"It is hoped that the outputs from this important symposium will help to drive Ireland’s policy for the future management of our sea trout populations.”

Dr Ciaran Byrne, IFI chief executive, added that the symposium "gives us an important opportunity to review the progress in improving our understanding of biology, ecology, genetics and behaviour of sea trout [since Cardiff] and to identify knowledge gaps required to support the future management of this important species.”

For more information visit

Published in Marine Science

#MarineScience - Applications are now open for primary schools that wish to take part in marine-related activities and workshops for the 2015-16 school year as part of the Explorers Education Programme.

The programme's new module system, introduced in 2014, "allows for more students and teachers to get involved in marine projects, seashore safaris, having aquariums in the class, or taking part in a number of exciting marine workshops at their local education centre or at Galway Atlantaquaria," says Cushla Dromgool-Regan of the Marine Institute.

These modules include:

  • Explorers Aquarium in the Classroom: This involves students running a saltwater aquarium of native species for up to four weeks in their classroom.
  • Explorers Marine Project: Students will carry out a marine based project in school. Project topics can include Marine Biodiversity, Marine Litter, or science on the Research Vessel Celtic Explorer.
  • Explorers Seashore Safari: Accompanied by the Explorers Education Officer, the students will visit their local shoreline to examine the plant and animal life present and their adaptations to life.
  • Explorer Workshops at Galway, Mayo, Clare and Sligo education centres: These workshops will last around two hours and will cover the Real Map of Ireland, marine biodiversity around Ireland, characteristics of living things and a squid dissection. Teachers will be asked to complete one Explorer's lesson plan post visit and a half day visit by an Explorers Education Officer will review this work and recap on the materials covered.

Science workshops will also be available to all Explorers schools at Galway Atlantaquaria between October 2015 and March 2016 at a discounted price of €5 per students for a two-hour workshop. For more information call 091-585100.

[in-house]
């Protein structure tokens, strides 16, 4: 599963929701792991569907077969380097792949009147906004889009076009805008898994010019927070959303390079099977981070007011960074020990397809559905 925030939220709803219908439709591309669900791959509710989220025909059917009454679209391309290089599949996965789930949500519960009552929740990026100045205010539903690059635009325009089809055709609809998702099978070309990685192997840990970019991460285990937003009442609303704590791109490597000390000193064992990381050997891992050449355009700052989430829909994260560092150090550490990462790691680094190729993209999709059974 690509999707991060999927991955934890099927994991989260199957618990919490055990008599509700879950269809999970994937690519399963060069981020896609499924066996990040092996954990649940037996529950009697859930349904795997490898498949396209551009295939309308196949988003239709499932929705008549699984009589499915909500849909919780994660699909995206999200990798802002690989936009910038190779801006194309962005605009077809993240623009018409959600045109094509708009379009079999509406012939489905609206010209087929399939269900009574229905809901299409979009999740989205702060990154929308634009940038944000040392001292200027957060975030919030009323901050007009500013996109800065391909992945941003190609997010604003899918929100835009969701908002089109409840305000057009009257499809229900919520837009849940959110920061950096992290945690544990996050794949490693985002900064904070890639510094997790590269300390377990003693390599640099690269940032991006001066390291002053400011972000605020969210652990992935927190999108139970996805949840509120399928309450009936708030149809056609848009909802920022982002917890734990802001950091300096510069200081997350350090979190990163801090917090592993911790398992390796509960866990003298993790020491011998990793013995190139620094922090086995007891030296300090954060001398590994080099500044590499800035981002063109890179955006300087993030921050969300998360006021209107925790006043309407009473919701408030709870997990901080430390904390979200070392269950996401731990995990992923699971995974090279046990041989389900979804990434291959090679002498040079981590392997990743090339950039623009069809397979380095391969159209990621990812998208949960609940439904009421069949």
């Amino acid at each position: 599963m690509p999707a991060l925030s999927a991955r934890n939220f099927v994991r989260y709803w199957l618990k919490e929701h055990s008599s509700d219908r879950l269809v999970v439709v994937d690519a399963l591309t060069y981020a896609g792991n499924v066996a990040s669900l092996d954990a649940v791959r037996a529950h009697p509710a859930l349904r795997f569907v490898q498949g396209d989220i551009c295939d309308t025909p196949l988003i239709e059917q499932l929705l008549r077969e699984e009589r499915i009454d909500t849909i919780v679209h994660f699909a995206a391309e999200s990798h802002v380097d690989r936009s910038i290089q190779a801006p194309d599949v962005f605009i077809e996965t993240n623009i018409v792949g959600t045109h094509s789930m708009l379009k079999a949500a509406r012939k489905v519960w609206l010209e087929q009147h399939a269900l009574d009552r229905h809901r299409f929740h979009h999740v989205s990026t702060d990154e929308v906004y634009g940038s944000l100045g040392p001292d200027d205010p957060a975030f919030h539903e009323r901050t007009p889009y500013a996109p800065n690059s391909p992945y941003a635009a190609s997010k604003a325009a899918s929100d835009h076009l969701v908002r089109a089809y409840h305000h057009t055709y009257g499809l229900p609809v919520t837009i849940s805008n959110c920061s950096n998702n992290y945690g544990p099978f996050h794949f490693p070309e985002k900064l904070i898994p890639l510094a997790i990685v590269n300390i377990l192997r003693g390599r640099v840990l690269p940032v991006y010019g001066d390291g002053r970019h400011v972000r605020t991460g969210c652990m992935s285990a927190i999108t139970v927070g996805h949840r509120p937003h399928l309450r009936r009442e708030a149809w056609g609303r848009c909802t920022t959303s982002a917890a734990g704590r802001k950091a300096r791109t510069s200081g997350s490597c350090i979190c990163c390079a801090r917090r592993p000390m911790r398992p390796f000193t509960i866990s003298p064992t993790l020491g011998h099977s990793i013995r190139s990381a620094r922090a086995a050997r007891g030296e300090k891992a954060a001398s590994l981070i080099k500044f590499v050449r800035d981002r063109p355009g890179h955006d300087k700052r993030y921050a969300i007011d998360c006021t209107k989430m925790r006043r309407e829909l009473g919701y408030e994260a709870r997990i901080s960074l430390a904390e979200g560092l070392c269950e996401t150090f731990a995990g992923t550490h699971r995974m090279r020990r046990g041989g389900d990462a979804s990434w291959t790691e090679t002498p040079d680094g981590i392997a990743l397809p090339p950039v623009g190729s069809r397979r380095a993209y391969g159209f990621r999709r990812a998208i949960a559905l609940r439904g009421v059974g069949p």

Teachers can send their applications to their local education centres in Galway, Clare, Mayo and Sligo highlighting how the Explorers Education Programme will be beneficial to their class, school and community. Applications must be submitted before 4pm on Friday 18 September.

Application forms and additional information about the modules, as well as free teaching materials, are available to download at For any queries relating to the Explorers Education Programme contact [email protected]

The Explorers programme continues to run in Dublin and Cork in association with the Blackrock Education Centre, the National Sea Life Centre Bray and the Lifetime Lab in Cork. More information about their workshops will be issued later in the year.

The Explorers Education Programme is supported by the Marine Institute, and is funded under the Marine Research Programme by the Irish Government.

Published in Marine Science

#Jobs - Deadlines to apply for a number of jobs with the Marine Institute are coming up over the next two weeks.

Those interested in the role of Oceanographic Services Manager have until 5pm today (Wednesday 1 July) to submit their applications.

Tomorrow (Thursday 2 July) at 5pm is the closing date for two Team Leader positions, in Data Management and Software Development.

Graduates interested in the role of Economic Researcher should submit their CVs and cover letters by 4pm on Friday 3 July, which is also the closing date for the Cullen Fellowship for PhD students in ocean observation. Applicants for the Communications Stagiaire position have until 5pm on the same date.

Meanwhile, marine science graduates interested in the PhD opportunity in Ocean Colour and Dynamics in the Eastern Atlantic from Satellite Observations (OCEANS) have until 5pm on Wednesday 15 July to submit their applications ahead of interviews commencing the following week.

For the latest vacancies see the Marine Institute website HERE.

Published in Jobs

#MarineScience - The second International Sea Trout Symposium will take place in Dundalk, Co Louth from 20-22 October 2015.

Targeted at scientists, managers and other fishery stakeholder interests in the public and private sectors, the central aim is to promote the wider application of an evidence-based approach to the future management and regulation of the sea trout and to ensure that its often very special needs become fully integrated into catchment management plans and environmental impact assessments.

This major event will build on the success of the first International Symposium on the ‘Biology, Conservation & Management of Sea Trout’ held in Cardiff, Wales in 2004. Its overall objective will be to promote the application of the latest science to the better management of sea trout stocks and their associated fisheries.

It will consider developments since the previous symposium, highlight the implications of the strategic gaps in our knowledge that currently limit our ability to manage the resource effectively and review priorities for future investigation.

The symposium is aimed at fishery scientists, managers, policy makers and other interested parties. It is planned to provide practical guidance to assist managers and regulators in the sustainable management of the sea trout resource and to ensure that they are fully integrated into any assessment of the impact of other policies, regulations and developments affecting their aquatic environment. While primarily focused on migratory sea trout, it will include non-migratory trout and other anadromous species where relevant.